78: Comfort and Joy

78: Comfort and Joy

From Chicken Soup for the Soul: It's Christmas!

Comfort and Joy

Let your tears come. Let them water your soul.

~Eileen Mayhew

It was a sad Christmas. My twin sister Sue had died suddenly the spring before. I missed her every day. But nothing broke my heart more than missing her at Christmas.

Decorating the tree had been tough. While Marc and the kids unloaded boxes of ornaments, I made cocoa and placed the mugs on the coffee table along with a plate of sugar cookies.

I tried to be cheerful for the sake of my family. It was Christmas after all. Christmas was supposed to be a time of joy and good cheer.

My husband touched my arm and gave me a hug. “How are you doing, hon?”

“I’m fine,” I answered bravely. But was I?

Marc unraveled the Christmas lights. I put our favorite Christmas carol CD in the player. Karen Carpenter’s “Have Yourself a Merry Little Christmas” began to play. I quietly braced myself for the lyrics I knew were coming: “Through the years we all will be together, if the fates allow.” My insides started to churn, but I kept a smile on my face and continued to hang ornaments with the children.

The children chatted away. “Oh I bought this one at the craft show!” Caroline squealed with delight, holding up a wooden snow-flake painted snowy white. Lauren hung a favorite soccer ornament with her name on it.

“Mom, do you remember this one?” Dan asked, finding the red cable car ornament we had picked up in San Francisco a few years back. They worked thoughtfully on the branches of the tree as they reminisced.

I reflected quietly. Joyful memories of Christmases long ago with Sue flooded my mind. But I didn’t mention the memories out loud for fear of breaking down and crying. This was Christmas. I was going to be happy and enjoy this! No tears!

However, the more I tried to hold in my feelings, the harder it became. The ornaments felt like weights as I hung each one. The children had no idea how quickly I wanted to get this over with. It had become a chore instead of a pleasure.

Finally we were finished. Our younger children, Caroline and Dan, scooted out the front door to play in the bright winter midday sun. Our oldest, Lauren, headed up to her room to get ready to go out with some friends from college.

I began to pick up traces of tinsel, scattered hooks and empty candy cane wrappers. Marc was across the room. He was organizing the boxes that previously held tiny colorful Christmas lights, years of treasured ornaments and the somewhat gaudy but beloved red, green, and silver blinking star that graced the top of our tree each year.

“Oh no!” Marc suddenly shouted as he looked toward our beautifully decorated Christmas tree. I turned just in time to see our six-foot Scotch pine come crashing down.

Miniature nutcrackers, reindeer, snowmen and Santa ornaments were launched through the air as some of the blue and silver Christmas balls shattered on the floor. Pine branches snapped and water splattered everywhere. After a moment of stunned silence, I just shook my head and laughed. “Well, there you go!” I said to my husband. “And that is how I really feel about Christmas this year!”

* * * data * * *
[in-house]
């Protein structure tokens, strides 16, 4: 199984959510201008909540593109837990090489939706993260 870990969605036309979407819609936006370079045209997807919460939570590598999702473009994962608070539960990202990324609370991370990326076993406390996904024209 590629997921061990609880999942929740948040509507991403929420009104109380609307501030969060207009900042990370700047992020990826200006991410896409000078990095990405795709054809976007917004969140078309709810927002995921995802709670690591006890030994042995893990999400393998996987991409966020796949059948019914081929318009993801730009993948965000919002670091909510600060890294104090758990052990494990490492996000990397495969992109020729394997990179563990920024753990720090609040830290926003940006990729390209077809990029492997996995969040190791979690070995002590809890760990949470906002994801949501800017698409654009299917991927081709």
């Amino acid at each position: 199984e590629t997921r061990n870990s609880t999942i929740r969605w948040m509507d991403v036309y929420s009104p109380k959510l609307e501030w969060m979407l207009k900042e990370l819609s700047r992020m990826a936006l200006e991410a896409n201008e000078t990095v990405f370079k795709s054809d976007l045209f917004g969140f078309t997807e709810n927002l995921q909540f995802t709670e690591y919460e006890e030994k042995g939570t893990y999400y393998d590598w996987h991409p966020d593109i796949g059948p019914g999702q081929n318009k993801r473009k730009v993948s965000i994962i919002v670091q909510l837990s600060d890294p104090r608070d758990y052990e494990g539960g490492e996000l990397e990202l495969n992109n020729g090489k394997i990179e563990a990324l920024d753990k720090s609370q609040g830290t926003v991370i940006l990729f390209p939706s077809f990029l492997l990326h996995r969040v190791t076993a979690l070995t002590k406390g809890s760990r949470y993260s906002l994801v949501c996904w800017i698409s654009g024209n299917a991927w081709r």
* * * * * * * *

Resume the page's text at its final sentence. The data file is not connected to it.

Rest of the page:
Strangely, as I looked at the mess on the floor, I felt relieved! When the tree came crashing down it somehow validated my feelings.

Lauren had heard the crash and had come down the stairs, “What happened?” she exclaimed. As if on cue, Dan and Caroline came through the front door. Caroline cried when she saw all the broken ornaments and Christmas balls. Dan just stared.

“Okay, on the count of three.” Marc said. We carefully lifted the tree back into the stand. This time, we made sure the tree was completely secured in place.

I gathered up all the unbroken Christmas balls and ornaments off the floor and placed them on the table between leftover cookies and empty mugs of cocoa. I swept up broken glass and pine needles, as Marc mopped up the wet floor and refilled the stand with fresh water. He then restrung some of the twinkling lights that had come undone.

I hesitated for only a moment before putting the Christmas music back on. When “Have Yourself a Merry Little Christmas” came on for the second time, I decided to let the tears flow. Marc gave me another hug.

I felt comfort in releasing my tears. I let the Christmas music wash over me. This time decorating the tree seemed more like healing than a chore. Sharing my feelings had actually lifted my spirits. As Marc and I decorated, I began to chat about some of my favorite Christmas memories of Sue.

“When we were little girls,” I began, “Sue and I would sneak out of our beds early in the morning. We’d giggle and shush each other as we tiptoed down the hallway and slowly opened the door so it wouldn’t creak. Our hearts leaped with joy as we gazed at our Christmas tree and caught a peak of what Santa had left. After a few moments we closed the door carefully and just as quietly walked back to our room whispering until we got the official okay from Mom or Dad to get up.”

Marc smiled and nodded knowingly, since he had heard this story and others many times before. Now that Sue was gone, he too cherished my memories of her.

The last decoration I picked up was a needlepoint ornament of a rocking horse pressed in a small brass frame. I sighed. Sue had made it for me. I placed it with love on the tree.

We finished the tree for a second time. Marc plugged in the lights and we admired our work. “Two trees in one day. Not bad,” Marc said.

As I looked at our lovely tree I spotted Sue’s rocking horse ornament. It made me smile. Then it occurred to me. So often at Christmastime tears and joy are intermingled. It doesn’t have to be one or the other; it can be both. Bringing joyful memories and tears to the surface instead of suppressing them brought Sue a little closer to me. I felt comforted. I felt joy. I felt the love of Christmas.

~Donna Teti

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